A limitation of this study is that it is not possible to determine whether cigarette smoking causes reductions in levels of tyrosine hydroxylase and α2-adrenoceptors or, alternatively, if this biochemical phenotype predisposes an individual to the acquisition of a smoking habit. Further studies in humans with smoking histories and in rats exposed to long-term smoke are required to determine whether there is a cause or effect relationship. Another limitation of the study is that there were more women in the smoking group than in the nonsmoking group. To date, a relationship between sex and levels of tyrosine hydroxylase or α2-adrenoceptors in the LC has not been observed, although studies have not been specifically designed to address these potential effects.
It is interesting to compare the putative effect of long-term smoking on human LC biochemistry with effects produced by drugs known to modulate LC biochemistry in rats. Repeated treatment of rats with antidepressant drugs of multiple chemical classes down-regulates tyrosine hydroxylase in the LC, an effect not observed following treatment with nonantidepressant compounds.10 Long-term treatment of rats with the smoking cessation and antidepressant drug bupropion also down-regulates LC tyrosine hydroxylase. Repeated treatment of rats with antidepressant drugs also reduces α2-adrenoceptor binding in the LC.11 In contrast to the effects on tyrosine hydroxylase and α2-adrenoceptors, repeated treatment of rats with the antidepressant desipramine or repeated electroconvulsive shock has no effect on [3H]nisoxetine binding to the norepinephrine transporter in the LC.27 The known effects of antidepressant drug treatment on rat LC biochemistry are remarkably similar to the putative effects of smoking on human LC biochemistry.
Recently, elevated levels of tyrosine hydroxylase12 and higher amounts of α2-adrenoceptor binding13,28 have been observed in the LCs of subjects with major depression and who commit suicide compared with normal control subjects. The present association of long-term smoking with reduced levels of LC tyrosine hyrdoxylase and α2-adrenoceptor binding is opposite to changes in the levels of these proteins in major depression in humans. Together, preclinical and clinical findings suggest that cigarette smoking produces antidepressant-like effects on central noradrenergic neurons.
One of the known biological actions of tobacco that links smoking to depression is the inhibition of MAO. MAO inhibitors, particularly MAO-A inhibitors, are effective antidepressant drugs.29 The activities of MAO-A and MAO-B are inhibited when rats are exposed to tobacco smoke but not when they are exposed to nicotine alone.30 Similarly, an aqueous extract of cigarette smoke, or saliva obtained after smoking, can irreversibly inhibit the action of MAO on a variety of the enzyme's substrates in rat lung tissue.5 Significant decreases in MAO-A and MAO-B in the brains of smokers relative to nonsmokers or former smokers has recently been demonstrated using in vivo positron emission tomography imaging with radiotracers specific for MAO-A and MAO-B.31,32 In our study, radioligand binding to MAO-A was reduced modestly but not significantly in the LCs of smokers relative to nonsmokers. The lack of significant changes in MAO-A binding could be a function of an insufficient sample size. Also, the time of death relative to the last cigarette smoked was not known for the subjects included in this study and would probably be highly variable, possibly contributing to variability in MAO binding levels.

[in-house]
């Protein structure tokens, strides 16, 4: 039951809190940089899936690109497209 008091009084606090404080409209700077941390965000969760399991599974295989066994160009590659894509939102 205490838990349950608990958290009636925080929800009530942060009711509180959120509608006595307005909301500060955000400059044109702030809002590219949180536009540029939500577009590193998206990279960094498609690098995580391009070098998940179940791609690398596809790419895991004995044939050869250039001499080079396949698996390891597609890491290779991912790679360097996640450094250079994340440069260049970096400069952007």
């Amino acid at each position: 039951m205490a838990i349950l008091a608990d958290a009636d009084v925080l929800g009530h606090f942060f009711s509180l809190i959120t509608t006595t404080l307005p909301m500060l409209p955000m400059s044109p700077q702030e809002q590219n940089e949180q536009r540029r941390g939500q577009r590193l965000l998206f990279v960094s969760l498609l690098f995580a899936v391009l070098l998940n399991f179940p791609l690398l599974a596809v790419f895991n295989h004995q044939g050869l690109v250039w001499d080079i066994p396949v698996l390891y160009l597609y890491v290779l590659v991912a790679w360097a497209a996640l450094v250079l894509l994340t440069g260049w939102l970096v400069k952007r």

Long-term inhibition of MAO by components of cigarette smoke could produce effects similar to those observed in our study, particularly given that long-term treatment of rats with MAO inhibitors down-regulates LC tyrosine hydroxylase.10 Another biological component of tobacco that could potentially induce changes in LC biochemistry is nicotine. Nicotine increases the LC firing rate and stimulates the release of norepinephrine from LC neurons.33,34 A single dose of nicotine increases tyrosine hydroxylase messenger RNA in the LC.35 Nicotinic agonists have demonstrated antidepressant-like effects in an animal model of depression.8,9 Unfortunately, the long-term effects of nicotine on LC activity and biochemistry have not been studied.
This report is the first direct observation in the human brain (postmortem) that long-term cigarette smoking is associated with neurochemical abnormalities in the noradrenergic LC. These changes are opposite to those observed in the LC in major depression12,13 and are similar to the effects observed in animals repeatedly treated with antidepressant drugs. Such data argue that the high incidence of smoking in patients with major depression and the difficulty with smoking cessation among this group might be a partial result of smoking-induced neurochemical "corrections" of biological abnormalities associated with this disorder. This evidence cannot justify the use of tobacco in these individuals because of the adverse effects of smoking. However, a thorough understanding of the neurochemical basis for the high incidence of smoking in people with depression is needed to develop better therapies for smoking cessation, particularly among those with major depression.
Accepted for publication May 2, 2001.
This work was supported by grants MH46692 (Dr Ordway) and MH45488 (Dr Stockmeier) from the National Institutes of Health, Bethesda, Md, and a Young Investigator Award from the National Alliance for Research on Schizophrenia and Depression (Dr Klimek), Great Neck, NY.
We gratefully acknowledge John Haycock, PhD (Louisiana State University, New Orleans, La), for supplying tyrosine hydroxylase antibody, and Grayson Richards, PhD (Hoffmann-La Roche, Basel, Switzerland), for supplying radioligand [3H]Ro41-1049. The excellent assistance of the medical examiner's office in Cleveland, Ohio, is greatly appreciated.
Corresponding author: Gregory A. Ordway, PhD, Department of Psychiatry and Human Behavior, University of Mississippi Medical Center, 2500 N State St, Jackson, MS 39216-4505 (e-mail: email@example.com).